Warragamba plan commendable
The government's proposal to raise Sydney's Warragamba dam has been welcomed by the Insurance Council of Australia says spokesperson Campbell Fuller.PT0M0S 620 349
If the road to hell is paved with good intentions, on what substrate is the long path to the federal election based? Great ideas? Thought bubbles?
Grand infrastructure projects previously deemed worthy but unaffordable are perfect candidates for a fiscally-starved election environment where the game is reduced to seeking credit for the announcement rather than actually delivering on the policy.
Thought bubbles, it seems, are the order of this extended campaign.
''Apparent'' commitments have significant dollars attached. But there's the trap.
New money mostly comes as seed funding, lumbering future governments or cash-strapped state and local authorities with finding the lion's share.
The most recent example is the federal government's $100 million fund (over two years) to undertake major flood mitigation works in Queensland and NSW - the bulk of it in western Sydney.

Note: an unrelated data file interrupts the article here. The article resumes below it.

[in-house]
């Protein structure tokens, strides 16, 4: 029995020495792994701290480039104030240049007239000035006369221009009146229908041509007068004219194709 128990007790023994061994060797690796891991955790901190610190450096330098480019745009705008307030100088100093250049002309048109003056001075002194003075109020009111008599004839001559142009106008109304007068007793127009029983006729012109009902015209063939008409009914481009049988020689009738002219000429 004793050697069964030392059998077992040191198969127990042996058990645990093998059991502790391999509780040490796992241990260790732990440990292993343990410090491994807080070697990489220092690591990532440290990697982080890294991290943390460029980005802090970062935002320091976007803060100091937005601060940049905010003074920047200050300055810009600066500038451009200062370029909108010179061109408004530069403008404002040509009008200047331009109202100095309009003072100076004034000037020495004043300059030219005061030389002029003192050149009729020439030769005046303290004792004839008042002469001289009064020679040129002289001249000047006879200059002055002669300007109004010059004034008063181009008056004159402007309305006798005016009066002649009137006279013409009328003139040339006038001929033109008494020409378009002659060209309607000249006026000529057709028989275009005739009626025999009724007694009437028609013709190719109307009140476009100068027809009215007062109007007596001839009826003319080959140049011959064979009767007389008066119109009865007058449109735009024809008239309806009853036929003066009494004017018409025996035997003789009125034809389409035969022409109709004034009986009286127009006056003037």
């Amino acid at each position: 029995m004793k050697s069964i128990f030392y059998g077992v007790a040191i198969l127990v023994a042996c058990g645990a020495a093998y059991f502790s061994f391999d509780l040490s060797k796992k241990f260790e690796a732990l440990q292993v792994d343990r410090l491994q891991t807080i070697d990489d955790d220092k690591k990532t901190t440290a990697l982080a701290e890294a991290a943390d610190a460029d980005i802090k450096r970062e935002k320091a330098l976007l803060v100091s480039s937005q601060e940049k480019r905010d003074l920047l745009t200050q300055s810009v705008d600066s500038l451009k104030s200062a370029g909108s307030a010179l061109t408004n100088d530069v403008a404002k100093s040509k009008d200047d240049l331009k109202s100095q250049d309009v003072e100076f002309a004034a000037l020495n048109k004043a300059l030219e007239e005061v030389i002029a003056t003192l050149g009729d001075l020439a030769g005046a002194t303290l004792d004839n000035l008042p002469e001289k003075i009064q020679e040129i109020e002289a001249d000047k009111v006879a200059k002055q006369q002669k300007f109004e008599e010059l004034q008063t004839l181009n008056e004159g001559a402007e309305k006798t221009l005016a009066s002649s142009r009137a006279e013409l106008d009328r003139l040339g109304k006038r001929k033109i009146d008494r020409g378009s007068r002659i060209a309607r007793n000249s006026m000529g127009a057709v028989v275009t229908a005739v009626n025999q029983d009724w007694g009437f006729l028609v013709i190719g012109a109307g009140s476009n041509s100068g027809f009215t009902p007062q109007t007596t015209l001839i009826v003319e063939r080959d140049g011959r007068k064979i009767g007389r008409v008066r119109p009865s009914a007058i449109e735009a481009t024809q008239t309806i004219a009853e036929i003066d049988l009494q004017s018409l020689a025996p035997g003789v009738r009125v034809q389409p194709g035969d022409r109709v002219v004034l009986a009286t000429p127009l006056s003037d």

But what at first blush seems totally sound rings hollow on closer inspection.
The estimated cost of extending the height of Warragamba dam is between $500 million and $1 billion.
The long-term benefits may be great but the outlay has been too much for governments past, even during bountiful times - which these are not.
Ms Gillard's pledged $50 million from the fund is so far short of the building cost as to suggest the project will remain where it has languished for a long while - on the drawing board.
Underscoring the haste and political expediency behind the announcement is the fact that the NSW government was already scoping out the project but had not been consulted before Thursday's announcement.
The idea follows just weeks after Tony Abbott's own dam-dreaming replete with an oft-dismissed ambition to transform the north of Australia into a lush food-bowl for Asia. Thought bubbles, it seems, are the order of this extended campaign.